What you just shared speaks to how white the wellness industry is overall. I’m taking a holistic wellness certification course, and out of the hundreds of students taking the course around the world, I’ve only seen maybe 5 other Black women in the Zoom classrooms. The irony is that a lot of these wellness practices that the general public is embracing now were created by Black, brown, and Indigenous people — but we’re often the minority in wellness spaces. I love that you have created this space to bring us back together during what I’ve been calling this reclamation period. It feels like the Black and brown community has been coming back home and reconnecting with alternative wellness methods during the pandemic, especially.

Yes, I saw. We have an apothecary, and during the pandemic, there were so many people who inboxed me that wanted to learn about crystal healing and the spiritual usages of it. Also, we really took off on Clubhouse, and there were so many people that wanted to learn about herbalism. I was blown away by the amount of Black women who did not even know what the word “self-care” was and didn’t know about mindfulness and meditation. There were so many amazing topics we had on Clubhouse that brought the healers together in an audio space where they can actually talk and hear each other and learn about these things that are so ingrained into our ancestry. It’s just really interesting to see people getting reconnected to these things. I’ve seen a lot of ladies quit their 9-to-5 corporate jobs to become healers full time.

Can you talk to me a little bit more about your personal relationship with wellness and spirituality?

I’ve been in the wellness space since I created the group. I’ve always had my personal battles with mental health. My mom is schizophrenic and my brothers and sisters are also. I also have Post-Traumatic Stress Disorder. So when I was going through a very stressful time in my 20s, being mainly out of college, being newly married, trying to make it in my career, I was playing the strong Black woman role and the superwoman role. I just wanted a place where I can be vulnerable and still continue to wear all these hats. I was introduced to yoga and I was introduced to chakra healing, all from a trip to a metaphysical store that was like the holy grail for anything spiritual. The first book I was introduced to was by Queen Afua.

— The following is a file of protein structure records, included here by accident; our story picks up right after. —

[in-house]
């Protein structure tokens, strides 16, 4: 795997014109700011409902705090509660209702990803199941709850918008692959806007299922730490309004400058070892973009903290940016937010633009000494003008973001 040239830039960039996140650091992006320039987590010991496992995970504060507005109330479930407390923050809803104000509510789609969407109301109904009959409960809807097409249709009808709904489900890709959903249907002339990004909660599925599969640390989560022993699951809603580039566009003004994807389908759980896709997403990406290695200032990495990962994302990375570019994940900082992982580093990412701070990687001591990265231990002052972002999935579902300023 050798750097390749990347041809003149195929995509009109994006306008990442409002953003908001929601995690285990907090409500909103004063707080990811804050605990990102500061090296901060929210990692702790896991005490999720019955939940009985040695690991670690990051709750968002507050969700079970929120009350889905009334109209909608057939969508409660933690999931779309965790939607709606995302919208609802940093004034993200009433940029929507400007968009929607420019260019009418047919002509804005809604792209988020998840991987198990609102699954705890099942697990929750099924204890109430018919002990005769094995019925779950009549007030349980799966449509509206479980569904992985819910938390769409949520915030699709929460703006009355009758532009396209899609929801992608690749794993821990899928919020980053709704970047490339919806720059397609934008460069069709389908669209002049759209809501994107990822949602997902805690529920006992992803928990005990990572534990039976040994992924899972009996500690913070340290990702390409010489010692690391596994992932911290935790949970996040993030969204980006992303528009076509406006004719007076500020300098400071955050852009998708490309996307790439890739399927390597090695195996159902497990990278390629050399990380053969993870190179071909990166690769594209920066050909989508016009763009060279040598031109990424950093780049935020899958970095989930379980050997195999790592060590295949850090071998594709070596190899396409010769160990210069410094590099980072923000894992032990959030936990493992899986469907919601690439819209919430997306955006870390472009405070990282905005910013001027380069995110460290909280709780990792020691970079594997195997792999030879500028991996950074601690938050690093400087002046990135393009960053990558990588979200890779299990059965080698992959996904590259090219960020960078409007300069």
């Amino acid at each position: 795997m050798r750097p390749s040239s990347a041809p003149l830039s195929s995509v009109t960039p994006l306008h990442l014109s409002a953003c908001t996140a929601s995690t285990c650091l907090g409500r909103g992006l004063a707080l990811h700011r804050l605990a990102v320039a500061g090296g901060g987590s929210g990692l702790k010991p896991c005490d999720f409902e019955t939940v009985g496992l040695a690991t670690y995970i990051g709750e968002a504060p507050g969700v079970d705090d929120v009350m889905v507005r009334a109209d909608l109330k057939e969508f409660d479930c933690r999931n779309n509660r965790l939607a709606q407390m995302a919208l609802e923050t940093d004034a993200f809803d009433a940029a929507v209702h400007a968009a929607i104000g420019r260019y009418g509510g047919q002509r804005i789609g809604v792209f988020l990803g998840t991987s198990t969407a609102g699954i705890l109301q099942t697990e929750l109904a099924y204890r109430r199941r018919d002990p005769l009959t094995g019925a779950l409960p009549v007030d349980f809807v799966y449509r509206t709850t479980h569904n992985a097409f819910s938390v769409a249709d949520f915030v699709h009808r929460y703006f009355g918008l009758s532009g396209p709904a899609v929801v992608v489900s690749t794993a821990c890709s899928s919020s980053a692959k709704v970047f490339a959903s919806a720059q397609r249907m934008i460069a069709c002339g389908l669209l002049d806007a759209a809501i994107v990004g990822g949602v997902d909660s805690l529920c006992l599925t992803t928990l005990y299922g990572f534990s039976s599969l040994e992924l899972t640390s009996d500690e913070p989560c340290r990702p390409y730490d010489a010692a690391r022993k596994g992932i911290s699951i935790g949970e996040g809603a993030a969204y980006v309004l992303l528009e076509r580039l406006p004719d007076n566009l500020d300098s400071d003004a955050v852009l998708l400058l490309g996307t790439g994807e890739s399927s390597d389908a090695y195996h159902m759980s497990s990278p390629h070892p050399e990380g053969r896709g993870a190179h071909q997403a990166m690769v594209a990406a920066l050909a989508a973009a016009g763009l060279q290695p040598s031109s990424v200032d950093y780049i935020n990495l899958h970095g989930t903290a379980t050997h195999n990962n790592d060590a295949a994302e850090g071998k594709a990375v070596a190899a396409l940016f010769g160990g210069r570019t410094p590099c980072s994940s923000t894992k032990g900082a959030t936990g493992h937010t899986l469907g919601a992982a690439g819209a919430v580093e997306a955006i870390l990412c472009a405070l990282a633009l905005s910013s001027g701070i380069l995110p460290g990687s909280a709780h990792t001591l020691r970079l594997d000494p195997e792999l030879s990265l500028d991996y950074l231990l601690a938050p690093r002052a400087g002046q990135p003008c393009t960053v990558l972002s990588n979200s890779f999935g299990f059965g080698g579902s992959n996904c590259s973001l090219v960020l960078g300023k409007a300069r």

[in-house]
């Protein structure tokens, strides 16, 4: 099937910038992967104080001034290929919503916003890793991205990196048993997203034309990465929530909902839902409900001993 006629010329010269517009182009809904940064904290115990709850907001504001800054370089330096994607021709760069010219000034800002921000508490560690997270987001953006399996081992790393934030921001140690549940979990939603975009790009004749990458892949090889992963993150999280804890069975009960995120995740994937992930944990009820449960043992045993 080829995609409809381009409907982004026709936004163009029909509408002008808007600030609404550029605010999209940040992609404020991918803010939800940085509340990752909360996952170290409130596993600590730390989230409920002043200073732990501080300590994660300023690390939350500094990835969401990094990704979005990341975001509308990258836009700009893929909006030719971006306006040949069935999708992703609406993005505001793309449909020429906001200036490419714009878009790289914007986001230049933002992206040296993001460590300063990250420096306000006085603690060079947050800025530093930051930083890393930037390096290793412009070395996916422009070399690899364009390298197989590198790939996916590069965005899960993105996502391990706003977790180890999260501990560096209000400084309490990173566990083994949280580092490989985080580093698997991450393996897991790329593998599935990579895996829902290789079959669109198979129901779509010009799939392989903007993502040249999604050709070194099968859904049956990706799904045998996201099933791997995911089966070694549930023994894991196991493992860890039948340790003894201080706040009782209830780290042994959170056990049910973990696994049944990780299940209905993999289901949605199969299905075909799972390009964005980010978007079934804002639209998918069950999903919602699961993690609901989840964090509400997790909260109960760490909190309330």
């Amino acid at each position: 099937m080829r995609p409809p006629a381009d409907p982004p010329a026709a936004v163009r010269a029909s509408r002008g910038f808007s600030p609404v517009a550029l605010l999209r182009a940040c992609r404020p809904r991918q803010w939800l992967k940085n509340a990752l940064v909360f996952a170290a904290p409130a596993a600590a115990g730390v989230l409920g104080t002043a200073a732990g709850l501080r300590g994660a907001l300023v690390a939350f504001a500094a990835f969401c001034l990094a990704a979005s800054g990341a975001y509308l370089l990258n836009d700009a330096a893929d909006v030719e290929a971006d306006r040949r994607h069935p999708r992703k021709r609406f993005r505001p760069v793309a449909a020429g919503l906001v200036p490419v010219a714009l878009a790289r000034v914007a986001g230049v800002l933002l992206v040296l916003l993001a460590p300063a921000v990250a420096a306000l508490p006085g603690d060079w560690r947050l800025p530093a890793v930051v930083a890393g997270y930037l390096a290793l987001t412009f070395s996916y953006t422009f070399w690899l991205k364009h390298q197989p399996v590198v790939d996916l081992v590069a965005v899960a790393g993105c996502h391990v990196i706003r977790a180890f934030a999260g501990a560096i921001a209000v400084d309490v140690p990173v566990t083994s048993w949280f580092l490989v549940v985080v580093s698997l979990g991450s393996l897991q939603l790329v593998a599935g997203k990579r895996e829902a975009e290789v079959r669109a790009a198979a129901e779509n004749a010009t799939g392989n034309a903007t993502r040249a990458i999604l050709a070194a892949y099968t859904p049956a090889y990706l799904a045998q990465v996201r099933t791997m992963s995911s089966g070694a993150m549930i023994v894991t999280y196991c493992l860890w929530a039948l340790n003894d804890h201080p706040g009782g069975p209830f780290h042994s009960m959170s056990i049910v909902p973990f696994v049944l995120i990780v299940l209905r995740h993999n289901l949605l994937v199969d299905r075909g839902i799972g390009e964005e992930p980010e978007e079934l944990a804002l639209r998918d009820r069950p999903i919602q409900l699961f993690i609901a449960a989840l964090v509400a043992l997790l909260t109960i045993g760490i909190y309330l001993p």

Sacred Woman.

Yes, I read through it and I wanted to go on the journey. The way the journey is set up [in the book], you have to take a group of women with you and do the journey. But I still learned so much from her. I got a chance to virtually meet her on Clubhouse and listen to her speak. One of the things that she said that stuck with me was that spirituality is African wellness, it’s African medicine. That’s when a light bulb went on my head and I was just like, I have to do my part to ensure that I’m practicing wellness in my life so that I can change the dynamic of my family because I know how much stress plays a factor on your personal health.

I enrolled myself in herbalism classes and I enrolled myself into yoga school to learn about the art of yoga. Because meditation, yoga, chakra healing  helps me so much to cope with Post-Traumatic Stress Disorder, I had to learn how to teach others about this practice so I can bring it into my own communities, and I experienced the same thing as you, Stephanie. We have a global class, and out of the 200 of us, there are five black women that are learning yoga.

Wow. On that note, while the younger Black community is embracing alternative wellness and spirituality, the older generation is still in a state of resistance due to their religious beliefs. As you’ve worked on growing this community, have you experienced any pushback from your friends or family?